Lael Ewy

Language commentator

Lael Ewy is a co-founder and editor of EastWesterly Review, a journal of literary satire at and a writer whose work has appeared in such venues as Denver Quarterly, New Orleans Review, and has been anthologized in Troubles Swapped for Something Fresh.

He provided commentary for the Wichita City Paper and journalism for Naked City.

He holds an MFA in Creative Writing and a Bachelor of General Studies from Wichita State. Lael supports his writing and reading habits as a lecturer in English at WSU and as a peer educator at WSU's Center for Community Support and Research.

He runs an unaccredited Volvo hospice and is the current caretaker of a family heirloom, a 1965 Ford Mustang.

For fun he wrestles philosophy and literary theory.

Ways to Connect

OnWords: No Words

Mar 6, 2018

Alert listener Ryan Philbrick noted the current trend of using the words “no words” when one is overcome with emotion.

Indeed, there are plenty of words one can use in these situations, from “devastated” and “apoplectic,” to “saddened,” or, if you don’t want to commit, “deeply moved.”

One way of looking at the “no words” phenomenon is that the person doing it is trying to say that the words available don’t express the true depth of emotion, as in “I’m so incredibly saddened that the words ‘incredibly saddened’ seem inconsequential.”

I remember reading Plato as an undergrad and being interested in the way Socrates took pains to define his terms in the dialogs.

Western philosophy has continued this tradition, and by the 20th century, the problem of meaning in philosophical language became acute.

If there’s one thing I’ve come around to over the years, it’s the non-gender-specific pronoun.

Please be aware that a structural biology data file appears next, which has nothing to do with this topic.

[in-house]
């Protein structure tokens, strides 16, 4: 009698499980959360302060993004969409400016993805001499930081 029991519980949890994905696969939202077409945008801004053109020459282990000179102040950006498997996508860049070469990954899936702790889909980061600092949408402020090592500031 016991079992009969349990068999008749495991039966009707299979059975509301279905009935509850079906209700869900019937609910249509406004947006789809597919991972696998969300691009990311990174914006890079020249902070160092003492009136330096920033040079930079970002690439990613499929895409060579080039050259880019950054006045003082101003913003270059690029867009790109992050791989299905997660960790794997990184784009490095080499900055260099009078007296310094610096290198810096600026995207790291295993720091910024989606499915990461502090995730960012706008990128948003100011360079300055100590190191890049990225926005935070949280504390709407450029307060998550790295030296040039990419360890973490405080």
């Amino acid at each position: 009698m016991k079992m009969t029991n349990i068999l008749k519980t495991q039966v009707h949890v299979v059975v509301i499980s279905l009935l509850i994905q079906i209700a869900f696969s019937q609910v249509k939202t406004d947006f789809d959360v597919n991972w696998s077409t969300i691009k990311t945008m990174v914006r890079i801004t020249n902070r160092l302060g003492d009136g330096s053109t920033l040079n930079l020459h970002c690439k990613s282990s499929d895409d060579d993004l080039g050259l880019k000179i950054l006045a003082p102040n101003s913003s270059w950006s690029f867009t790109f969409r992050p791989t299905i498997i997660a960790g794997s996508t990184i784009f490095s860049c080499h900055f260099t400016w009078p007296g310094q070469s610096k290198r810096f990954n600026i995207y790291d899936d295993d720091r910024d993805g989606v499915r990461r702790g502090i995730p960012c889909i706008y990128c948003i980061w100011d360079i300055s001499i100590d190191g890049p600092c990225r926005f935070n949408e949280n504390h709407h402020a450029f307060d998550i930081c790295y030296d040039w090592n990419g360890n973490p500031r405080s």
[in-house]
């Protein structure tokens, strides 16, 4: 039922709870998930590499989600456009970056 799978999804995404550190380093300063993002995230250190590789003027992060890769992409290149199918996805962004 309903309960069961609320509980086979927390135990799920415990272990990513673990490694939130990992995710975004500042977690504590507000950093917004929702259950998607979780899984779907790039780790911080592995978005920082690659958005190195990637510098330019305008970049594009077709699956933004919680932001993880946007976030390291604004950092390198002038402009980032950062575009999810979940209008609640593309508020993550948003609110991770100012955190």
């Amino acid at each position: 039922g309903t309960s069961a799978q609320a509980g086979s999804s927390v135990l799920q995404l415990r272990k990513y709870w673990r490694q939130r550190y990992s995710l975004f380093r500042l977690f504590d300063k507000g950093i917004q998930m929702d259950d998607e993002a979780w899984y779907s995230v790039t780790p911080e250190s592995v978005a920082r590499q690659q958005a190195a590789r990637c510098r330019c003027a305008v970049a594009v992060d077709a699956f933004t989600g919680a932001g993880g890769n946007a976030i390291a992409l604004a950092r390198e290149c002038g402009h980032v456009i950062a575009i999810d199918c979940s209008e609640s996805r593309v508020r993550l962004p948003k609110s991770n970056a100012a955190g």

OnWords: Word Of The Year

Jan 23, 2018

Late in December each year, authorities on language such as those who curate the Oxford English Dictionary release their word of the year.

I use the word “curate” purposefully to describe what those who assemble dictionaries do, as the best description of a dictionary I ever heard was that it is a “museum for words.”

OnWords: Public Apology

Jan 9, 2018

Recent sex scandals have seen an uptick in public apologies.

Some people are more satisfied at the sincerity of these attempts at amends than others are, but the public apology remains an important part of life in a country that constitutionally protects free speech.

OnWords: Compassion

Dec 26, 2017

I hear the word “compassion” in surprising places these days, such as in health service delivery, education, and even those who study communication patterns.

OnWords: Snowflake

Dec 12, 2017

A popular idea about the way water freezes notes that all snowflakes are unique, beautiful latticeworks of crystals revealing themselves when magnified and properly attended to.

This notion has led some well-meaning folks to apply the word “snowflake” to people, implying that we are all beautiful in our own way and should be treated according to our own special needs.

Our friends in the media love to use the term “national conversation” about anything newsworthy and controversial. Lately we’ve had national conversations about sexual harassment, race, and the rights LGBT people.

I think it’s very important to talk about such things, and often it’s an indication that once taboo subjects no longer are.

But I don’t think these are really national conversations.

Mostly, pundits and self-declared experts repeat talking points on TV and regular folks share invective online.

OnWords: Tone

Nov 14, 2017

When senators Bob Corker and Jeff Flake recently announced they were not running for reelection, they both noted the tone, the manner in which the current president communicates.

This is all fine and good, but it seems somewhat strange coming from men who voted with the president more often than not.

Such complaints about the tone of public speech are understandable. We’d like to be proud of the quality of our political debate. It makes us feel good as Americans to have witnessed the use of words fit for the ages.

OnWords: Crisis

Oct 31, 2017

I think we’re using the word “crisis” wrong most of the time.

I don’t usually make such pronouncements, and, frankly, as someone who recognizes that language changes based on how it is used, I’m uncomfortable doing even this.

But right now we seem to have a crisis glut.

North Korea’s nuclear program is a crisis. Immigration is a crisis. Health care is a crisis.

Traditionally, the word “crisis” has referred to a turning point, a time after which everything would dramatically and suddenly change.